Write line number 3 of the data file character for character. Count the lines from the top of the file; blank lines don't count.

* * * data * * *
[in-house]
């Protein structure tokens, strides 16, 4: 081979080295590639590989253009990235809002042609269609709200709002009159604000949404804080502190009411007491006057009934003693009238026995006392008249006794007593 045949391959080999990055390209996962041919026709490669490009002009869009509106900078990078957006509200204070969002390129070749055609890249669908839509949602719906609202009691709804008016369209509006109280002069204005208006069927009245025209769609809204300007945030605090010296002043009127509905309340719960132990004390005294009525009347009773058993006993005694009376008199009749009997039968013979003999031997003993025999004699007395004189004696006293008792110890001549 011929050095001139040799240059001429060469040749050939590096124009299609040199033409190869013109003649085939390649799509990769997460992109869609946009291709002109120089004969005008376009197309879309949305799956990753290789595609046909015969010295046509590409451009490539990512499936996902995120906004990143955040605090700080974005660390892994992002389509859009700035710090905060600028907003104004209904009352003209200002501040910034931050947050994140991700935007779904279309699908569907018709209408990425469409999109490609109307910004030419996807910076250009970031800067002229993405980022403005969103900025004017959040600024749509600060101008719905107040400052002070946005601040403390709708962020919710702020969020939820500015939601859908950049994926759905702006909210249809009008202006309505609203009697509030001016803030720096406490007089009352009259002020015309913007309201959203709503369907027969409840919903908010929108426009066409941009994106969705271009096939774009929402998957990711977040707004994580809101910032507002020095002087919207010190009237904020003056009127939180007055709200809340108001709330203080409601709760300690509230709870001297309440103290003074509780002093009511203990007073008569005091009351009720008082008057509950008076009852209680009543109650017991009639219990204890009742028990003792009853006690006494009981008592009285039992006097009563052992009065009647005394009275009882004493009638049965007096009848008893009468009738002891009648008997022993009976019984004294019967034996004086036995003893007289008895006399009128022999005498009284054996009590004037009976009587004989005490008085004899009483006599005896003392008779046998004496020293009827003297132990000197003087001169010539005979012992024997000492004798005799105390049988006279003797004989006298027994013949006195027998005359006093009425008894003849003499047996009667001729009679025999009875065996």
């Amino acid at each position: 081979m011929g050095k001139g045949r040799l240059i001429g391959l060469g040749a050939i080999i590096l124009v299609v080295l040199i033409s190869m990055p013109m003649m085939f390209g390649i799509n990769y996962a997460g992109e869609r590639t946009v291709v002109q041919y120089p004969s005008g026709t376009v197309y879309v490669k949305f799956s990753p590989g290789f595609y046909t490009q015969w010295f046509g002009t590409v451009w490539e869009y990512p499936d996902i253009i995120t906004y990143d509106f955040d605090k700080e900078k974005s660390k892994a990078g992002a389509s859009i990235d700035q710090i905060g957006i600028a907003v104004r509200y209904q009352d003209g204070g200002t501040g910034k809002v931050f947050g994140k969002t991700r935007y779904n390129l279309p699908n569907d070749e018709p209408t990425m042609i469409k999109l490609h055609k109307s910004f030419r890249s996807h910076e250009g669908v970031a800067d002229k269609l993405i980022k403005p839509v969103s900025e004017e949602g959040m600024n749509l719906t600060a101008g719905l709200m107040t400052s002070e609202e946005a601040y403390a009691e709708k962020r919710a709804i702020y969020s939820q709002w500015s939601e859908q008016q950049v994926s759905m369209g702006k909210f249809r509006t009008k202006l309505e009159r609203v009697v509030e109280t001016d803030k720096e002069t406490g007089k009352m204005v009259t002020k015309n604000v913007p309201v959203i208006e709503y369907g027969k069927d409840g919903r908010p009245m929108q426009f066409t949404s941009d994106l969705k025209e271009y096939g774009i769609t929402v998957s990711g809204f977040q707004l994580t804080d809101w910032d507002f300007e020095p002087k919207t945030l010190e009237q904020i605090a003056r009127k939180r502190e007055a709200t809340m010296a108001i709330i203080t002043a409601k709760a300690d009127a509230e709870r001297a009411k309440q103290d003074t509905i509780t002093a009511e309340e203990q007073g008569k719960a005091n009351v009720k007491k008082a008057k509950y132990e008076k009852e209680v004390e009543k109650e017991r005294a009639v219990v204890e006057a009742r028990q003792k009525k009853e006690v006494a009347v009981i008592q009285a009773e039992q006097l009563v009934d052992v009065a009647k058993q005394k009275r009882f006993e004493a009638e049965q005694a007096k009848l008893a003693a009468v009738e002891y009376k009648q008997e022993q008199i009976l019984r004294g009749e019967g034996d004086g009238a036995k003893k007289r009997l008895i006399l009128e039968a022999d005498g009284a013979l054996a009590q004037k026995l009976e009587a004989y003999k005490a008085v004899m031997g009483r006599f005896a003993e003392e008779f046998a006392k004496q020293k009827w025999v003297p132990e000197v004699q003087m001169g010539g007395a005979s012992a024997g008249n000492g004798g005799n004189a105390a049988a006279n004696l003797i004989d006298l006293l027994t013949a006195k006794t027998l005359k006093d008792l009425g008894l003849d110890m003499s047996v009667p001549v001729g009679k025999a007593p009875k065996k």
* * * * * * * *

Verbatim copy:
């Amino acid at each position: 081979m011929g050095k001139g045949r040799l240059i001429g391959l060469g040749a050939i080999i590096l124009v299609v080295l040199i033409s190869m990055p013109m003649m085939f390209g390649i799509n990769y996962a997460g992109e869609r590639t946009v291709v002109q041919y120089p004969s005008g026709t376009v197309y879309v490669k949305f799956s990753p590989g290789f595609y046909t490009q015969w010295f046509g002009t590409v451009w490539e869009y990512p499936d996902i253009i995120t906004y990143d509106f955040d605090k700080e900078k974005s660390k892994a990078g992002a389509s859009i990235d700035q710090i905060g957006i600028a907003v104004r509200y209904q009352d003209g204070g200002t501040g910034k809002v931050f947050g994140k969002t991700r935007y779904n390129l279309p699908n569907d070749e018709p209408t990425m042609i469409k999109l490609h055609k109307s910004f030419r890249s996807h910076e250009g669908v970031a800067d002229k269609l993405i980022k403005p839509v969103s900025e004017e949602g959040m600024n749509l719906t600060a101008g719905l709200m107040t400052s002070e609202e946005a601040y403390a009691e709708k962020r919710a709804i702020y969020s939820q709002w500015s939601e859908q008016q950049v994926s759905m369209g702006k909210f249809r509006t009008k202006l309505e009159r609203v009697v509030e109280t001016d803030k720096e002069t406490g007089k009352m204005v009259t002020k015309n604000v913007p309201v959203i208006e709503y369907g027969k069927d409840g919903r908010p009245m929108q426009f066409t949404s941009d994106l969705k025209e271009y096939g774009i769609t929402v998957s990711g809204f977040q707004l994580t804080d809101w910032d507002f300007e020095p002087k919207t945030l010190e009237q904020i605090a003056r009127k939180r502190e007055a709200t809340m010296a108001i709330i203080t002043a409601k709760a300690d009127a509230e709870r001297a009411k309440q103290d003074t509905i509780t002093a009511e309340e203990q007073g008569k719960a005091n009351v009720k007491k008082a008057k509950y132990e008076k009852e209680v004390e009543k109650e017991r005294a009639v219990v204890e006057a009742r028990q003792k009525k009853e006690v006494a009347v009981i008592q009285a009773e039992q006097l009563v009934d052992v009065a009647k058993q005394k009275r009882f006993e004493a009638e049965q005694a007096k009848l008893a003693a009468v009738e002891y009376k009648q008997e022993q008199i009976l019984r004294g009749e019967g034996d004086g009238a036995k003893k007289r009997l008895i006399l009128e039968a022999d005498g009284a013979l054996a009590q004037k026995l009976e009587a004989y003999k005490a008085v004899m031997g009483r006599f005896a003993e003392e008779f046998a006392k004496q020293k009827w025999v003297p132990e000197v004699q003087m001169g010539g007395a005979s012992a024997g008249n000492g004798g005799n004189a105390a049988a006279n004696l003797i004989d006298l006293l027994t013949a006195k006794t027998l005359k006093d008792l009425g008894l003849d110890m003499s047996v009667p001549v001729g009679k025999a007593p009875k065996k």